No rent growth for first time in three years
Tuesday 25 August 2020
The gap between the supply of available rental properties and demand for them is closing and that means rental growth is slowing.
By The Landlord
That’s according to Trade Me Property. It has just released its latest Rental Price Index which shows the national median weekly rent remained flat year-on-year for the first time since 2017 in July.
The national median weekly rent came in at $500 in July and that means there has been no change when compared with the same month last year.
New Zealand rent prices have grown consistently in recent years, so the last time Trade Me Property saw the median weekly rent remaining flat year-on-year was in August 2017.
Trade Me Property spokesperson Aaron Clancy says rental price increases first began to slow from March this year.
“In 2019, the average monthly year-on-year growth was 5.5%. By comparison, so far in 2020 the average monthly year-on-year growth has been under 4%. In May and June, year-on-year growth was just 2%.”
It is the closing of the gap between demand and supply that is behind the deceleration of rental price increases, he says.
“Interestingly, while rentals continue to be in hot demand, with the number of enquiries up by 9% last month when compared with July 2019, this actually marked a drop on demand seen in previous months.”
At the same time, the number of properties available to rent in July 2020 saw only a slight drop of 1% when compared to the same month last year.
Clancy says that means the market was a lot more balanced in July than it was in the earlier months of this year.
“It looks like some landlords have seen this and feel like they can’t get any more for their investment properties at the moment, so are taking a bit of a wait-and-see approach, as well as holding off on rent increases.
“Crucially these numbers were ahead of the latest changes in our alert levels so it will be interesting to see how both landlords and tenants have reacted to the August changes.”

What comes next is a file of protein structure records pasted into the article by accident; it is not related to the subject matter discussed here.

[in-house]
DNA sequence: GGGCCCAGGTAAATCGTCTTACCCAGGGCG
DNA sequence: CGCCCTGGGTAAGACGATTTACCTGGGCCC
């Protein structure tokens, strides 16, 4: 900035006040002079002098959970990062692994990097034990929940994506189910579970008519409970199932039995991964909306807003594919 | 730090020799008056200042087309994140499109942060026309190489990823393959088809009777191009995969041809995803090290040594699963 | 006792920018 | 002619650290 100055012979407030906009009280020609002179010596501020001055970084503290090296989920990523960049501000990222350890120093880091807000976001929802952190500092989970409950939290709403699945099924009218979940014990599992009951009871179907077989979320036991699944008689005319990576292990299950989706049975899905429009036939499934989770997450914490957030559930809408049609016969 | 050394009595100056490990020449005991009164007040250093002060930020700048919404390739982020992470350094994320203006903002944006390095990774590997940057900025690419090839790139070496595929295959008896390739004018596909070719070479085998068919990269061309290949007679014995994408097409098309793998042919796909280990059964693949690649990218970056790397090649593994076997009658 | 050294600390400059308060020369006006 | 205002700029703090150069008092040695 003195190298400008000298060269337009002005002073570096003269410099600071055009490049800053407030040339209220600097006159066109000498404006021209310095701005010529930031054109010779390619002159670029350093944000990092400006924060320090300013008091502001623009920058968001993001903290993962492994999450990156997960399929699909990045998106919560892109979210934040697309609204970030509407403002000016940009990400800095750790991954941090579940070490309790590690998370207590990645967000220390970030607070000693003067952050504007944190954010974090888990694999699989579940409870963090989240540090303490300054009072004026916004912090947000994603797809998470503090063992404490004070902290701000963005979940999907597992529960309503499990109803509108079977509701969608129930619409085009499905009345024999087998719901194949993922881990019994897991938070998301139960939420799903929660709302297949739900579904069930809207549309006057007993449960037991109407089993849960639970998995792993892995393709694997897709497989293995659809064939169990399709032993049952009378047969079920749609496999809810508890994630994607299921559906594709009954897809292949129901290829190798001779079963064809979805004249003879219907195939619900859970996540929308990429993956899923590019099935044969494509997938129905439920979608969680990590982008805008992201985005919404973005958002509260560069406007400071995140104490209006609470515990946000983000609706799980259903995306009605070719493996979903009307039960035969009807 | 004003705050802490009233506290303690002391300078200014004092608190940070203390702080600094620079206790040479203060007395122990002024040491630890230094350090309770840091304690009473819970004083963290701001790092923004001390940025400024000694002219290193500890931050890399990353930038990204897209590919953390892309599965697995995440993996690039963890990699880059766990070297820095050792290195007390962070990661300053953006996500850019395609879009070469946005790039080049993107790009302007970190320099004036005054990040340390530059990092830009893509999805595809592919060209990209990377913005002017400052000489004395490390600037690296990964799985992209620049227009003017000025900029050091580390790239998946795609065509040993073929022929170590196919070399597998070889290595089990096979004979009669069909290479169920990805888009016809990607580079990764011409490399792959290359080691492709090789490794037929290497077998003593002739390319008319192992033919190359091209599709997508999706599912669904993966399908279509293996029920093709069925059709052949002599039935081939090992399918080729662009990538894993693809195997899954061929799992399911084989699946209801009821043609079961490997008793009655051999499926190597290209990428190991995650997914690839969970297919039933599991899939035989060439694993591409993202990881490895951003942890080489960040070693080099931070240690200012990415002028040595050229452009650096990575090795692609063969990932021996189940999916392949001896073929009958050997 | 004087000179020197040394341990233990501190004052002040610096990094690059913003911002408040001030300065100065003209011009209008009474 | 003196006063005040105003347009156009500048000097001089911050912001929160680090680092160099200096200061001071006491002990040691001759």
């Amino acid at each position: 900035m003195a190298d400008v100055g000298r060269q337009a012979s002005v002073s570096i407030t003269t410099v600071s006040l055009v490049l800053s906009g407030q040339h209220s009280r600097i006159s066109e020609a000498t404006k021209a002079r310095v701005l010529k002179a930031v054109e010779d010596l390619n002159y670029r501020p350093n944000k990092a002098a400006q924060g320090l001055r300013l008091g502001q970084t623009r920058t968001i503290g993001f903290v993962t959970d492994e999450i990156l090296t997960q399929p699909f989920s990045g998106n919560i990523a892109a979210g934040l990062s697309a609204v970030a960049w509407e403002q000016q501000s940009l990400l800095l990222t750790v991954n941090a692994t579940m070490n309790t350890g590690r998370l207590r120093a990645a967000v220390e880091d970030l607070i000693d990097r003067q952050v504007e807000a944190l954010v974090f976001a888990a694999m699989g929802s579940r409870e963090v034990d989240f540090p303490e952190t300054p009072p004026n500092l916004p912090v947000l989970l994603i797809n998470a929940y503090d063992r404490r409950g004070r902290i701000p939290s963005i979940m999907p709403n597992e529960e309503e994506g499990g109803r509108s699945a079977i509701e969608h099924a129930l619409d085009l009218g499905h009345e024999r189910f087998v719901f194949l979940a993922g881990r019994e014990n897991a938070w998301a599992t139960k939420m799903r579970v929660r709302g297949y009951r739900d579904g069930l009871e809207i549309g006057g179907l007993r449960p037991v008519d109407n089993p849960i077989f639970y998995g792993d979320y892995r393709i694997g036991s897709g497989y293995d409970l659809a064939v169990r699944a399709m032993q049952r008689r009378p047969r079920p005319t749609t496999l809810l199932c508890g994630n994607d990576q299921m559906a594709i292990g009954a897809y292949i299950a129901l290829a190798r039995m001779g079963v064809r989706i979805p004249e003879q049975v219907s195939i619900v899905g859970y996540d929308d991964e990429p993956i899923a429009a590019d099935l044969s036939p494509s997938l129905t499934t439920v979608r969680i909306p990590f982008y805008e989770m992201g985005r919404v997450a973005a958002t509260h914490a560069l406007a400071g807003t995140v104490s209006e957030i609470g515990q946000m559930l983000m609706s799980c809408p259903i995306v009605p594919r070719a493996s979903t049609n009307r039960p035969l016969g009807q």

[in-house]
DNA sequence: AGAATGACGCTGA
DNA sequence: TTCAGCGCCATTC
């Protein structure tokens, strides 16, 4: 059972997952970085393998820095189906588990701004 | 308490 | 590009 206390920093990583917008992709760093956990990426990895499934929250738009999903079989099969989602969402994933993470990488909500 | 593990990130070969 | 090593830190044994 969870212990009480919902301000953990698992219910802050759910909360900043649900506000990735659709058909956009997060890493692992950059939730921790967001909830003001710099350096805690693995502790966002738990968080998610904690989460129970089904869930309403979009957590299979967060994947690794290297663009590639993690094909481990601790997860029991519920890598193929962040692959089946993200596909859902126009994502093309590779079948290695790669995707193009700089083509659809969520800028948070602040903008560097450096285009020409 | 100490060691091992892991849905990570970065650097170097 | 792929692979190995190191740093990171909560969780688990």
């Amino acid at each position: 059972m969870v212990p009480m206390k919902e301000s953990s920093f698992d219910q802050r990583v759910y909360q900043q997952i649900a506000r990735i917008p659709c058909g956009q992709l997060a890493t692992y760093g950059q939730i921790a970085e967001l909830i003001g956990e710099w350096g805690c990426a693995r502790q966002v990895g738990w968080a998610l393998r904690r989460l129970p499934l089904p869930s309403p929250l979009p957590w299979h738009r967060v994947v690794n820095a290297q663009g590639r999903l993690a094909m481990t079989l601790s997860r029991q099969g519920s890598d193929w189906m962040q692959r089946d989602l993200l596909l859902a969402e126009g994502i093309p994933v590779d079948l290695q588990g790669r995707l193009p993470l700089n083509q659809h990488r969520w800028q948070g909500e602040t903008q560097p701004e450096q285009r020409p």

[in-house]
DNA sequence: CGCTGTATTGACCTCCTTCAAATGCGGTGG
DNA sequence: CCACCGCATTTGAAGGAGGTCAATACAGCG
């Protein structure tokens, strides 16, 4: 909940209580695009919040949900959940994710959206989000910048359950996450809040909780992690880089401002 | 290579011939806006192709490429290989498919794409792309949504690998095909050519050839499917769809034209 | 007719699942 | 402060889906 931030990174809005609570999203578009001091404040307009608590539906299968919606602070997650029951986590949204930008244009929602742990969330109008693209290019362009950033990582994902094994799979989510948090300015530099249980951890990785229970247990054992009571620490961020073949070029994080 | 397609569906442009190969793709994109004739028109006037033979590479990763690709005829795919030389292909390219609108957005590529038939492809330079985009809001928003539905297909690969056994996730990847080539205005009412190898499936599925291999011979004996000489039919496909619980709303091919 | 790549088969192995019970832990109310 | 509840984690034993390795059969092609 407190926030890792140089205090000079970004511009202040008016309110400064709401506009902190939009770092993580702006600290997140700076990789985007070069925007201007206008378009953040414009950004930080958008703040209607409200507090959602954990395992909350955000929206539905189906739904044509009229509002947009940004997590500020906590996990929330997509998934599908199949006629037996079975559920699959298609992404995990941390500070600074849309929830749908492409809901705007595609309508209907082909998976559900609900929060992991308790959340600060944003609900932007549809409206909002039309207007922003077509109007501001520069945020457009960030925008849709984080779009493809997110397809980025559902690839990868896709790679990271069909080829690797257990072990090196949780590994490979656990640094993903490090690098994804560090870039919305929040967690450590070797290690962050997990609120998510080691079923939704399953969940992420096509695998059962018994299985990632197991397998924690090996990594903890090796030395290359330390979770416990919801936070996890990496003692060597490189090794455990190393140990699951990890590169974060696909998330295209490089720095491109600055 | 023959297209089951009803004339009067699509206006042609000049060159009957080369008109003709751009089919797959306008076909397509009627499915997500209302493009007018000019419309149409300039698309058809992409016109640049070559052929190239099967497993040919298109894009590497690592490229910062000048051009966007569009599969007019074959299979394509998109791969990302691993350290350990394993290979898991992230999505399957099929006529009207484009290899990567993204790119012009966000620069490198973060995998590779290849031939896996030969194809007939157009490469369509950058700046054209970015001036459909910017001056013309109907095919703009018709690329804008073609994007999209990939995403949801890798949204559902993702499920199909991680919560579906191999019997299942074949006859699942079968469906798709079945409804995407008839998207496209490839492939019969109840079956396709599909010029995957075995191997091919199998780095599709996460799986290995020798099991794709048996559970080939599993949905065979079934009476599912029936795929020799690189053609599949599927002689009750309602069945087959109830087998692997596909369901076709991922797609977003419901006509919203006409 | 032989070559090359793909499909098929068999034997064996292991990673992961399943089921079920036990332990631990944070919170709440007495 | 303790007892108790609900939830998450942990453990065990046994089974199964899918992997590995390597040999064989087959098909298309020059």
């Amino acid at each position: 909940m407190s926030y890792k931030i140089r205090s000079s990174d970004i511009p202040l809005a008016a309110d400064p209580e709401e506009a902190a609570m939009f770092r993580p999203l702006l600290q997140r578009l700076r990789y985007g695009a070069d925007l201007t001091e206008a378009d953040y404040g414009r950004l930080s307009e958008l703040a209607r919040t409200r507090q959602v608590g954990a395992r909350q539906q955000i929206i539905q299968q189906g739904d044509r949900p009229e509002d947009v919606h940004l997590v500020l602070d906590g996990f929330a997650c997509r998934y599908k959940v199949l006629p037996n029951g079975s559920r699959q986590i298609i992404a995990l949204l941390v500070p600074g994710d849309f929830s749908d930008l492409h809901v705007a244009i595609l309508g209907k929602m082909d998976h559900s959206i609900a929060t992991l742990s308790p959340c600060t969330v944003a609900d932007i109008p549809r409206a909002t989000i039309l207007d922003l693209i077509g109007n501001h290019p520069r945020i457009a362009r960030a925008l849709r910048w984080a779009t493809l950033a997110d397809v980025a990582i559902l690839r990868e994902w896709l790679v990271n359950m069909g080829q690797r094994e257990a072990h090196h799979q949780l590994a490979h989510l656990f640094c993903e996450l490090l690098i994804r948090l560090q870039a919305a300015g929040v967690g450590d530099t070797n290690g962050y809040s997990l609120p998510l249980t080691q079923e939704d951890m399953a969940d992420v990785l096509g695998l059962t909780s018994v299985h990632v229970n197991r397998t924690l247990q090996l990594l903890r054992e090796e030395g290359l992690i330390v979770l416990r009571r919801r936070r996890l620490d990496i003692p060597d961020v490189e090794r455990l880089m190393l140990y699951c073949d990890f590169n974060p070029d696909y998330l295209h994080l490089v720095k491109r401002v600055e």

However, there were fluctuations in rental prices between regions, with some seeing more change than others.
In the Auckland region, the median weekly rent also remained flat year-on-year, at $560, while Marlborough and Canterbury both saw similar, incremental increases of around 1%.
In contrast, in other regions, rental prices continued the upward trend seen in recent years, with Southland, Bay of Plenty, Nelson/Tasman, Otago, Manawatu/ Whanganui, and Hawkes Bay all seeing notable increases of over 5% year-on-year.
Wellington's median weekly rent saw a 4% year-on-year increase to $550.
Two regions recorded drops in rent. They were the West Coast (down 6.3%) and Gisborne (down 15.5%).
Clancy says that both of these regions have small rental markets and can be subject to reasonably large swings at times.
Looking at the Auckland and Wellington regions more closely also turned up some interesting results.
In the Auckland region, the districts with the highest median weekly rents were Waiheke Island ($670), North Shore City ($610), and Manukau City and Rodney third equal ($570).
Clancy says that, although the Auckland median rent remained flat, overall demand in the region was up 10% year-on-year, while supply was flat.
In the Wellington region, the districts with the highest median weekly rents were Porirua ($590), Wellington City ($565) and Lower Hutt ($550). The number of Wellington properties available for rent was down 2% on July 2019, while demand for Wellington rentals was up 1.5%.
Clancy says Wellington has seen huge demand in recent months but it looks like, for now, things are settling a little in the capital. “Supply across the region continues to be an issue though and if demand shoots up rental prices could follow.”
Meanwhile, the latest Stats NZ rental price index figures present a different picture.
They show that in July 2020 the stock measure for rental prices was up by 0.2% on June and by 3.3% on July 2019. At the same time, the flow measure for rental prices shows they were up by 0.4% on June and by 1.3% on July 2019.
*The “stock” measure of rents shows rental price changes across the whole rental population, including renters currently in tenancies, while the “flow” measure of rents captures rental price changes only for dwellings that have a new bond lodged against them in the reference period.
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